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HBO's 'Alzheimer's Project' series explores the disease

May 10, 2009 |  3:00 am
AlzheimersAlzheimer's disease doesn't leap to mind as a subject likely to draw many TV viewers, much less draw them for a four-part series. But it's tough to turn away from HBO's exhaustive and bracing look at the illness through the lives of people enduring it and the scientific breakthroughs that could change everything.

"The Alzheimer's Project" marks the third time HBO Documentary Films has made a focused attempt at public health education. In 2000, there was the Peabody Award-winning series "Cancer: Evolution to Revolution," followed by the "Addiction" series in 2007.

About 50 million people accessed the "Addiction" series via TV, the Internet and a companion book, series producer John Hoffman said, a number that HBO executives considered staggering. So producers quickly looked for other health issues that might warrant a series that could fill gaps in public health education and help raise money for scientific research.

"The question was where is there a need?" recalled Hoffman, who helped produce all three series. "Where is there hope in the public health area, but where is there a lack of knowledge? And it kept coming up that Alzheimer's was the area where great advances were being made, and at the same time we had a tremendous amount of fear and anxiety."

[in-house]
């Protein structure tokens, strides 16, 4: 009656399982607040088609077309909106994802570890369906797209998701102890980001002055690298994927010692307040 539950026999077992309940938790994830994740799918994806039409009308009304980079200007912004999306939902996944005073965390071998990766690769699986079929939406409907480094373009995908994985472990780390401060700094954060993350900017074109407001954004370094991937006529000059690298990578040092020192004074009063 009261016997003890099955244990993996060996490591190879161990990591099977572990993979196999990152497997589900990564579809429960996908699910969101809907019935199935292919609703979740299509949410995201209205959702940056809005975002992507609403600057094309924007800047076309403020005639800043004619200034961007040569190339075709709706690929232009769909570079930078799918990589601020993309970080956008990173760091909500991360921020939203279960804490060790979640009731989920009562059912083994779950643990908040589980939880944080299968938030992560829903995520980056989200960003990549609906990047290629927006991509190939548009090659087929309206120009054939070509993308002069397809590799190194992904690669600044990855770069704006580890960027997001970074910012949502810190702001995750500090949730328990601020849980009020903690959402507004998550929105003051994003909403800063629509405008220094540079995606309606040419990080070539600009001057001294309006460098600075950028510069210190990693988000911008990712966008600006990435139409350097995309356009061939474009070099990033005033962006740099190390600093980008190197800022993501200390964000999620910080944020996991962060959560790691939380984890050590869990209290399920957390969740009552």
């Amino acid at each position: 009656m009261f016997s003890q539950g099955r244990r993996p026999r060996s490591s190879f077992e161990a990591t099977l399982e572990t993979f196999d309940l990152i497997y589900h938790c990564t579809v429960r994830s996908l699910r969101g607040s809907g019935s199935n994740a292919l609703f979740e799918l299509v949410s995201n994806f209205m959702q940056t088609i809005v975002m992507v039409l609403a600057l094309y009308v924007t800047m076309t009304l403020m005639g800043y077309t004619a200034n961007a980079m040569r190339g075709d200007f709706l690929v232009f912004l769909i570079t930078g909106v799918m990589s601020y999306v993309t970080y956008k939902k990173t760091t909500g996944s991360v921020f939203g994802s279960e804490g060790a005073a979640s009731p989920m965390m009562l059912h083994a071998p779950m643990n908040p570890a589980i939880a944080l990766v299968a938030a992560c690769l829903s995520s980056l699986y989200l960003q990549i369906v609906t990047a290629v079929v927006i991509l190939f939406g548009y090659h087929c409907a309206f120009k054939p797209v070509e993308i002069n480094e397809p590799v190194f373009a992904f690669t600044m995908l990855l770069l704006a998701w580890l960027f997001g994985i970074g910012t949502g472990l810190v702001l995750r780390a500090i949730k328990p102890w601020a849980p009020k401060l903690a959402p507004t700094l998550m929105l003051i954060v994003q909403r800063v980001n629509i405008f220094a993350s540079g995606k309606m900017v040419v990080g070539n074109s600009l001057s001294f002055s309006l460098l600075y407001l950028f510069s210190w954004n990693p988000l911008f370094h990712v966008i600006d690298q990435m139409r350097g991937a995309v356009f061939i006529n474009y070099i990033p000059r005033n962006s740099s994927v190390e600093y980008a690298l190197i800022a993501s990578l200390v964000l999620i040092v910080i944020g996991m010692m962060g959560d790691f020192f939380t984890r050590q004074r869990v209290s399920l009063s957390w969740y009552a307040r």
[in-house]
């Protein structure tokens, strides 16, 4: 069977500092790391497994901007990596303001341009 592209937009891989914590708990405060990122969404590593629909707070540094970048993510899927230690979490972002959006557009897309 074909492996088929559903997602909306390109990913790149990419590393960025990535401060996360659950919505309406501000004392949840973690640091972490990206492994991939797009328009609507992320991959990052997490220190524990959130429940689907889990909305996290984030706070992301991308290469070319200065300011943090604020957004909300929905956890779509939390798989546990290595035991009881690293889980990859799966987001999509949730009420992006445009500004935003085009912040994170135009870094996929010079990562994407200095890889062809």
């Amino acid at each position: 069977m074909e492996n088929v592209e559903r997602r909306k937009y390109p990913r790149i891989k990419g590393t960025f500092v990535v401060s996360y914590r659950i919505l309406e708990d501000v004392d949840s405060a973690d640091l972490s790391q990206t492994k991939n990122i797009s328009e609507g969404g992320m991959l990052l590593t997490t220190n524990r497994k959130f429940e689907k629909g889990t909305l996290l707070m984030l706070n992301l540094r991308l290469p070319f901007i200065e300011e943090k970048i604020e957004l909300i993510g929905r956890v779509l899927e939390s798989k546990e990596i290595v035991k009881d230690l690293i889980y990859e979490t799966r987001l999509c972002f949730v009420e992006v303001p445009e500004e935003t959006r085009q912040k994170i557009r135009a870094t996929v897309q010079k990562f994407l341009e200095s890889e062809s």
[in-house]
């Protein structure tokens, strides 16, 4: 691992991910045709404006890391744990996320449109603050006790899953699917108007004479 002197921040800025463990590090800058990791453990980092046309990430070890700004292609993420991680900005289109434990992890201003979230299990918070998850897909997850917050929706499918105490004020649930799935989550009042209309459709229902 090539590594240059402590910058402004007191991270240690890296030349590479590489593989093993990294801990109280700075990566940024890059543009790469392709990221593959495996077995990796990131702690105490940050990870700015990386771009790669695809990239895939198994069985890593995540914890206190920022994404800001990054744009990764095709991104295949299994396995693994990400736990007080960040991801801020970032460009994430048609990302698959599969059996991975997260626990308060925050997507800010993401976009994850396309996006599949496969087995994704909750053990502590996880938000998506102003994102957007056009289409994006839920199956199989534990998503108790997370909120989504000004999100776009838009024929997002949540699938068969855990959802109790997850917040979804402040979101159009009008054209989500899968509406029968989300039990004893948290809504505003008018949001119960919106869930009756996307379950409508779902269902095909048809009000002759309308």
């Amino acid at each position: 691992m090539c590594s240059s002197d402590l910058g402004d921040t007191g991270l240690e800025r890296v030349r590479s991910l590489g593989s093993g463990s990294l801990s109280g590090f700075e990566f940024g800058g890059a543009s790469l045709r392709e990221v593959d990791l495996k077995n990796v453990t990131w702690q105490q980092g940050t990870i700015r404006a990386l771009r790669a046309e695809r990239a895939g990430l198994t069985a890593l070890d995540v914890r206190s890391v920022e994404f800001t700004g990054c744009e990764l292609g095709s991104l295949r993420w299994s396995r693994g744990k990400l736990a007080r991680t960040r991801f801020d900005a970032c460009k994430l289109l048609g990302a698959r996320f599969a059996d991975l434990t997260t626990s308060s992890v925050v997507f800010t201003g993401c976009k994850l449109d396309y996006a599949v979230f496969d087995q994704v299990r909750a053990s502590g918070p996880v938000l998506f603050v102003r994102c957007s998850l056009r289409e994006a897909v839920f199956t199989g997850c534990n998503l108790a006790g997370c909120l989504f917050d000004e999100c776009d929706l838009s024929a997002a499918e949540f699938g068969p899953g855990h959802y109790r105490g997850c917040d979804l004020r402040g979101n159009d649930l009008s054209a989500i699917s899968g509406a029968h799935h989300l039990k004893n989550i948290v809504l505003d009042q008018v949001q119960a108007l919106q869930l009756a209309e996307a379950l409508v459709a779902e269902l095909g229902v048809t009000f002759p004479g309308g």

"The Alzheimer's Project" debuts tonight with the film "The Memory Loss Tapes," which features seven patients in various stages of the disease. Joe Potocny, a 63-year-old computer genius, blogs through the onset of Alzheimer's disease, noting wryly that he helped invent DVDs and now gets lost in his own front yard. Yolanda Santomartino, 75, lives in a nursing home and befriends her own reflection, believing it to be a new resident named Ruth.

HBO filmmakers gained access to the world's top Alzheimer's researchers and to families during some of the most vulnerable periods of their lives, even capturing the death of 77-year-old Cliff Holman, a retired Alabama TV show host.

"I thought of it as short stories about forgetting," said HBO Documentary Films President Sheila Nevins, executive producer of the series. "To me that show was really a lesson in caring if nothing else and oddly not as depressing as everyone expected it to be. The love of some of these people is quite extraordinary."

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(Photo courtesy HBO)